Shakespeare’s ever popular play is a thrilling study of nationalism, war and the psychology of power. Kit Harington leads the cast in an exciting modern production directed by Donmar Associate Director Max Webster, exploring what it means to be English and our relationship to Europe, asking: do we ever get the leaders we deserve?
Joining the previously announced Kit Harington (Henry V) are Jude Akuwudike (King of France/Archbishop of Canterbury/Sir Thomas Erpingham), Seumas Begg (Jamy/Grey/Gloucester), Claire-Louise Cordwell (Bardolph/Bates), Kate Duchêne (Exeter/Constable of France), Olivier Huband (The Dauphin/Ely), Melissa Johns (Mistress Quickly/Williams/Macmorris), David Judge (Nym/Mountjoy), Danny Kirrane (Pistol/Westmoreland), Anoushka Lucas (Katherine/Gower), Adam Maxey (Orléans/Bedford), Steven Meo (Llewellyn/Falstaff), Marienella Phillips (Alice/Cambridge/Salisbury), Joanna Songi (Scroop/Rambures/Harfleur/Governor/York/Burgundy) and Millicent Wong (Chorus/Boy) with Gethin Alderman, Diany Bandza and Thomas Dennis. The production opens on 22 February, with previews from 12 February, and runs until 9 April.
Read our interview with Anoushka Lucas (Katherine/Gower)
Q: What attracted you to be a part of this production of Henry V?
AL: Well firstly, I’ve never done any Shakespeare, and as an actor I’m always looking for things to challenge me – Henry V seemed like a nice big chunky challenge to start the year off with. On top of that, this is a play about imperialism and nationalism and war, a lot of traditionally “masculine” themes, and I found myself really interested in that because it’s so far from the thing I usually engage with.
Q: Can you tell us about the characters you play?
AL: I play Katherine of France, who is expected to marry Henry if he wins the war – and I also play a British captain called Gower.
Both characters are powerful women, but in very different ways: Gower is a highly competent army officer who we meet in the midst of battle, whereas Katherine moves entirely in political and domestic spaces. They’re both very cool women and I like them a lot!
Q: How does this production compare with the more traditional ones of Henry V?
AL: I think we are really digging into the darkness of this show in a way that I find really exciting. What does it actually mean to invade another country? What motivates that? What is the reality of war and the cost for the real soldiers involved in that? Is patriotism a good thing or a bad thing? And other great questions about power and gender and Europe.
Q: What can you tell us about the rehearsal process?
AL: It’s been very physical! Max Webster wanted us to understand what it actually feels like to be a soldier, so we’ve had military drill every morning of rehearsals, led by a lovely ex-marine called Tom, and we’ve also been doing a lot of movement work with Benoit Swan Pouffer, who is incredible, as well as obviously a lot of scene work with Max and Dadiow.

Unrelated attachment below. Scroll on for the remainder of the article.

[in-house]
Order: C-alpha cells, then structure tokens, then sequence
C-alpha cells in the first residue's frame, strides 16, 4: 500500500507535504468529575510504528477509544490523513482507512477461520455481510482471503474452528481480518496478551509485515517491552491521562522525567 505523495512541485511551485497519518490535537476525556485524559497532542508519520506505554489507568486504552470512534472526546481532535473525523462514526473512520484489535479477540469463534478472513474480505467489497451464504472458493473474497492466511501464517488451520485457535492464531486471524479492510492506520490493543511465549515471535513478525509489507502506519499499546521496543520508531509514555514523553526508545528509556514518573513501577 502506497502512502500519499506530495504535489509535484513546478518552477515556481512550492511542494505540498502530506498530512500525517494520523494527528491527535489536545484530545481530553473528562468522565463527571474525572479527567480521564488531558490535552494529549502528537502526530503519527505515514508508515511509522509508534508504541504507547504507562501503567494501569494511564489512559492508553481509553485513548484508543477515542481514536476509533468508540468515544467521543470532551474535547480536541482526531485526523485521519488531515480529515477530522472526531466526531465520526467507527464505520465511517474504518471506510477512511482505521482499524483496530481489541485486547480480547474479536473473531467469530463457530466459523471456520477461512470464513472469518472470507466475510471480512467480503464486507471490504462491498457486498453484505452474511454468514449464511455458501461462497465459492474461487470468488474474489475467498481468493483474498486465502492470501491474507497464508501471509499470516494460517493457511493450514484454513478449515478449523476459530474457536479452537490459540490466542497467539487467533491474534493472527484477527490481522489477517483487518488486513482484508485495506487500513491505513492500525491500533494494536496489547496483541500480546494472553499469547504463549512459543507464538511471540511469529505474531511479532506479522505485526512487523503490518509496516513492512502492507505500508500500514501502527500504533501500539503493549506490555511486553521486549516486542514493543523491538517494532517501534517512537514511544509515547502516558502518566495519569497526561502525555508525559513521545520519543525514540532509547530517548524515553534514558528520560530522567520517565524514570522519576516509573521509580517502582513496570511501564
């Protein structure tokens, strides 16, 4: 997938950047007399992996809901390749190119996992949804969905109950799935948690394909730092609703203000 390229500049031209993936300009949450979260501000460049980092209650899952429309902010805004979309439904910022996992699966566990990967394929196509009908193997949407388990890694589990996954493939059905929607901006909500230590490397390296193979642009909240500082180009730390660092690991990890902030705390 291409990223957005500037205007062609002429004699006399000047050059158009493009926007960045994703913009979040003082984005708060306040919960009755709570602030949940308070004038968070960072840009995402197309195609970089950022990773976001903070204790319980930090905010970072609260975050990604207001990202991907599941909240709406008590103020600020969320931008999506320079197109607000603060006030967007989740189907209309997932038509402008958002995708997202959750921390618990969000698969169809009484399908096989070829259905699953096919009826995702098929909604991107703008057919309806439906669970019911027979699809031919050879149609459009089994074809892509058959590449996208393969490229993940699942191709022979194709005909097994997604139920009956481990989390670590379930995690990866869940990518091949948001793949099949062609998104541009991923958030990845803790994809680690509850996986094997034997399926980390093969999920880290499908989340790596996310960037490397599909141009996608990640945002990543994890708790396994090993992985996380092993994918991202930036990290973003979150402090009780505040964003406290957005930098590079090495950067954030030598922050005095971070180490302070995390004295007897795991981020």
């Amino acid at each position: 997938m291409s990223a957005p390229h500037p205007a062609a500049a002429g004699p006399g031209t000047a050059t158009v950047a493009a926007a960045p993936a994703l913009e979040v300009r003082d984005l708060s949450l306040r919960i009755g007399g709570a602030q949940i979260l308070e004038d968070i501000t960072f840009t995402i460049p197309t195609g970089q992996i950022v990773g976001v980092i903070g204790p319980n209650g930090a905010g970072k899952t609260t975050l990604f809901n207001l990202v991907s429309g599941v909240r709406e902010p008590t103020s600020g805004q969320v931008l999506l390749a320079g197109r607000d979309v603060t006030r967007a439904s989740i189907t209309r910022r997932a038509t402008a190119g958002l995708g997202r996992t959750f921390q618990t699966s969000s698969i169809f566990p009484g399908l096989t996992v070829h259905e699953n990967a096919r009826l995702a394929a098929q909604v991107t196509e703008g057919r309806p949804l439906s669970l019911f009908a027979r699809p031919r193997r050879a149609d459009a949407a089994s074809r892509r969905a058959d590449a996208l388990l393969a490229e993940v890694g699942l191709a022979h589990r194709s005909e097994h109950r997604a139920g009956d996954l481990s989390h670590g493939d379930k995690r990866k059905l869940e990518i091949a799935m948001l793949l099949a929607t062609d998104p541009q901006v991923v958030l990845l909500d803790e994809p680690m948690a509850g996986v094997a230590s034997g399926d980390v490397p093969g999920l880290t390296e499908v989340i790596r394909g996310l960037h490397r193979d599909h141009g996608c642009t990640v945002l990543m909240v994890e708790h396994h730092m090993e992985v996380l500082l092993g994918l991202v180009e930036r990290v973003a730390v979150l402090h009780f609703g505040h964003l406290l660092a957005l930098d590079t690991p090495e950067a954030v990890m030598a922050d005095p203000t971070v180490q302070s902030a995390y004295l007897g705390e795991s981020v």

It’s been an incredibly bonding way of rehearsing as we all move together every day. It’s also been quite sweaty.
Q: You are a ‘singer, songwriter, composer, actor and theatre maker’. How does all of this gel together?
AL: This question made me laugh out loud. The honest answer is I don’t know, I try to work it out as I go along. I’m incredibly grateful that people ask me to do any of these things, I didn’t really have much of a plan beyond being a singer/songwriter so I’m just delighted to find myself engaged in so many creative pursuits that teach me things.
Q: How have you coped during the pandemic?
AL: I played a lot of piano, I think I may have written an album, I just need to find the time to record it. I was incredibly lucky in that I was able to work on enough projects to sustain me financially and emotionally, which still feels sort of insane. I wrote a huge amount, which I think is how I stayed sane in the darkest parts – but I also really understood who it is that I love and who loves me, and I feel the main way I coped was by solidifying the relationships I have around me. Which is a wordy way of saying my friends and my family got me through.
Q: Looking ahead – what would you like to be doing during the rest of 2022 and beyond?
AL: I’ve got a few things in the pipeline that are half cooked, so there are some workshops and R&Ds of shows I’m writing on that I really hope we can pull off, and ultimately, I’d love to share those pieces with the world. If I had a million pounds, I would get into the studio tomorrow with my band and put down my next album, but there’s a bit more planning that needs to go into that. Other than that, I’d love to lie on a hot, hot beach.
Directed by Max Webster; Designer Fly Davis; Lighting Designer Lee Curran; Sound Designer Carolyn Downing; Casting Director Anna Cooper CDG; Video Designer Andrzej Goulding; Movement Director Benoit Swan Pouffer; Music Andrew T Mackay; Costume Supervisor Lisa Aitken; Fight Director Kate Waters; Dialect Coach Fabien Enjalric; Military Consultant Tom Leigh; Resident Assistant Director Dadiow Lin.
HENRY V LISTINGS
Donmar Warehouse, 41 Earlham Street, Seven Dials, London WC2H 9LX
12 February – 9 April 2022
Henry V has limited availability remaining. From 7 February, a small number of additional tickets will be released online every day at 10am via https://www.donmarwarehouse.com/
catherine germaine dolan says
Fascinating insight into the process, Noosh. Great interview! xxx